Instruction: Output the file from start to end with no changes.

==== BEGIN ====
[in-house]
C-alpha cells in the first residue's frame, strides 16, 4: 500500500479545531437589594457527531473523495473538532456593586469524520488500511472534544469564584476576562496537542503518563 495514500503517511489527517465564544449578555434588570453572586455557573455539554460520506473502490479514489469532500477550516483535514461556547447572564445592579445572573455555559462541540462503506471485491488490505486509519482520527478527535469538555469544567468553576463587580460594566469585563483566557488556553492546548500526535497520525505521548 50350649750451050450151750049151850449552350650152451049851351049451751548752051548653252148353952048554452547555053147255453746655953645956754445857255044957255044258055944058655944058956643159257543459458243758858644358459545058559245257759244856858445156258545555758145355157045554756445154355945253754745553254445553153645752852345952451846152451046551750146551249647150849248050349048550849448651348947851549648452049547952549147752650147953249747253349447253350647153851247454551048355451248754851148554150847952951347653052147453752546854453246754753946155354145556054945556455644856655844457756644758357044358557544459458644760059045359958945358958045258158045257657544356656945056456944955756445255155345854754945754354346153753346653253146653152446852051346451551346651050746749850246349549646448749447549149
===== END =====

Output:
[in-house]
C-alpha cells in the first residue's frame, strides 16, 4: 500500500479545531437589594457527531473523495473538532456593586469524520488500511472534544469564584476576562496537542503518563 495514500503517511489527517465564544449578555434588570453572586455557573455539554460520506473502490479514489469532500477550516483535514461556547447572564445592579445572573455555559462541540462503506471485491488490505486509519482520527478527535469538555469544567468553576463587580460594566469585563483566557488556553492546548500526535497520525505521548 50350649750451050450151750049151850449552350650152451049851351049451751548752051548653252148353952048554452547555053147255453746655953645956754445857255044957255044258055944058655944058956643159257543459458243758858644358459545058559245257759244856858445156258545555758145355157045554756445154355945253754745553254445553153645752852345952451846152451046551750146551249647150849248050349048550849448651348947851549648452049547952549147752650147953249747253349447253350647153851247454551048355451248754851148554150847952951347653052147453752546854453246754753946155354145556054945556455644856655844457756644758357044358557544459458644760059045359958945358958045258158045257657544356656945056456944955756445255155345854754945754354346153753346653253146653152446852051346451551346651050746749850246349549646448749447549149